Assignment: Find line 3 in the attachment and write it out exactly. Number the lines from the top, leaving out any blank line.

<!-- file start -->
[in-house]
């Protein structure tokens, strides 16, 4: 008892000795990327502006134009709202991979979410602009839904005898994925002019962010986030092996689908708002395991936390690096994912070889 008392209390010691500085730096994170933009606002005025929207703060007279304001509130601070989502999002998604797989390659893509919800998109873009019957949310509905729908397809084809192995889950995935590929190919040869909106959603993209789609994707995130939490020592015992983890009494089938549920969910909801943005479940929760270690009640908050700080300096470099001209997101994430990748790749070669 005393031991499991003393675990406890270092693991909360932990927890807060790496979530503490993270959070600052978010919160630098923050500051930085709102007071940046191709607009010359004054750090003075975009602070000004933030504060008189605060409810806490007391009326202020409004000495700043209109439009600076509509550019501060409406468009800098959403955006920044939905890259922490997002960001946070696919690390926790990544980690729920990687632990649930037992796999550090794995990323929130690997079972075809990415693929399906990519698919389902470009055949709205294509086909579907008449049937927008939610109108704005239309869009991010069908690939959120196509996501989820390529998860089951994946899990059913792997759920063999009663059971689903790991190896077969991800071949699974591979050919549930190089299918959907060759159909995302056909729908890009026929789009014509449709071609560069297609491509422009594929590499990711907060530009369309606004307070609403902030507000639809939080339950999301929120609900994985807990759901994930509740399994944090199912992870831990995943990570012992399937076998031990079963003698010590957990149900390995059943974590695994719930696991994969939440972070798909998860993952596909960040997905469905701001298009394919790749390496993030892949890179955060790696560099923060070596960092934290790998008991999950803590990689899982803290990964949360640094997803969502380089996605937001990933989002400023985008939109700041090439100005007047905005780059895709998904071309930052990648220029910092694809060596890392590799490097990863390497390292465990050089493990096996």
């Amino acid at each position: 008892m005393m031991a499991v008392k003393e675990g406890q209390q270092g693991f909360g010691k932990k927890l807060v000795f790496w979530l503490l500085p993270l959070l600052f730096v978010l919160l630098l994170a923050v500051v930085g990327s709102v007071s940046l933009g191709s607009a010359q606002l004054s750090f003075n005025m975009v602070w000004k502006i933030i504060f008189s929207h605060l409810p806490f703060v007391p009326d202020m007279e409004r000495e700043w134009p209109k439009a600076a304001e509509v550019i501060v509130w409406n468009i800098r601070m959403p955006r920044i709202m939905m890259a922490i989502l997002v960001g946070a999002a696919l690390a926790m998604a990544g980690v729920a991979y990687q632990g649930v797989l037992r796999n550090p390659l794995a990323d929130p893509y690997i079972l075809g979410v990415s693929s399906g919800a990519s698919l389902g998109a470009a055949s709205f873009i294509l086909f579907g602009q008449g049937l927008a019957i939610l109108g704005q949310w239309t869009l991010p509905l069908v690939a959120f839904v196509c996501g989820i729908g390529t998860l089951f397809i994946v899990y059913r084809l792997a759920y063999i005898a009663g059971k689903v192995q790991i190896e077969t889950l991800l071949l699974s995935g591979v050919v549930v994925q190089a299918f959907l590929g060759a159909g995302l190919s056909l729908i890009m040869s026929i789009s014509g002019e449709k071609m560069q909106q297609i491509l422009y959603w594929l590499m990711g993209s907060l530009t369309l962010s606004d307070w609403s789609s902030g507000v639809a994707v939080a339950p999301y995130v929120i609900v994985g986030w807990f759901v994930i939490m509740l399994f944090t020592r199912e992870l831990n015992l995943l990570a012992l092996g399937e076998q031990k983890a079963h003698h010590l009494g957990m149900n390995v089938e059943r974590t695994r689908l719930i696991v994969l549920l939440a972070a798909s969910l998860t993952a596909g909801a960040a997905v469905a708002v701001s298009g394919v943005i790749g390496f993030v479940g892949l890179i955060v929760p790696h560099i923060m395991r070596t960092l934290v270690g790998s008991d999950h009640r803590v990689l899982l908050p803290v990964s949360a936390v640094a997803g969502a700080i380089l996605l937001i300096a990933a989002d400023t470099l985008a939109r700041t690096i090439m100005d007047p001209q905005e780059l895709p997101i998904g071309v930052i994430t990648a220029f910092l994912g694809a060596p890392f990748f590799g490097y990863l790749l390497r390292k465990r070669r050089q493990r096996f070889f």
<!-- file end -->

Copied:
């Amino acid at each position: 008892m005393m031991a499991v008392k003393e675990g406890q209390q270092g693991f909360g010691k932990k927890l807060v000795f790496w979530l503490l500085p993270l959070l600052f730096v978010l919160l630098l994170a923050v500051v930085g990327s709102v007071s940046l933009g191709s607009a010359q606002l004054s750090f003075n005025m975009v602070w000004k502006i933030i504060f008189s929207h605060l409810p806490f703060v007391p009326d202020m007279e409004r000495e700043w134009p209109k439009a600076a304001e509509v550019i501060v509130w409406n468009i800098r601070m959403p955006r920044i709202m939905m890259a922490i989502l997002v960001g946070a999002a696919l690390a926790m998604a990544g980690v729920a991979y990687q632990g649930v797989l037992r796999n550090p390659l794995a990323d929130p893509y690997i079972l075809g979410v990415s693929s399906g919800a990519s698919l389902g998109a470009a055949s709205f873009i294509l086909f579907g602009q008449g049937l927008a019957i939610l109108g704005q949310w239309t869009l991010p509905l069908v690939a959120f839904v196509c996501g989820i729908g390529t998860l089951f397809i994946v899990y059913r084809l792997a759920y063999i005898a009663g059971k689903v192995q790991i190896e077969t889950l991800l071949l699974s995935g591979v050919v549930v994925q190089a299918f959907l590929g060759a159909g995302l190919s056909l729908i890009m040869s026929i789009s014509g002019e449709k071609m560069q909106q297609i491509l422009y959603w594929l590499m990711g993209s907060l530009t369309l962010s606004d307070w609403s789609s902030g507000v639809a994707v939080a339950p999301y995130v929120i609900v994985g986030w807990f759901v994930i939490m509740l399994f944090t020592r199912e992870l831990n015992l995943l990570a012992l092996g399937e076998q031990k983890a079963h003698h010590l009494g957990m149900n390995v089938e059943r974590t695994r689908l719930i696991v994969l549920l939440a972070a798909s969910l998860t993952a596909g909801a960040a997905v469905a708002v701001s298009g394919v943005i790749g390496f993030v479940g892949l890179i955060v929760p790696h560099i923060m395991r070596t960092l934290v270690g790998s008991d999950h009640r803590v990689l899982l908050p803290v990964s949360a936390v640094a997803g969502a700080i380089l996605l937001i300096a990933a989002d400023t470099l985008a939109r700041t690096i090439m100005d007047p001209q905005e780059l895709p997101i998904g071309v930052i994430t990648a220029f910092l994912g694809a060596p890392f990748f590799g490097y990863l790749l390497r390292k465990r070669r050089q493990r096996f070889f």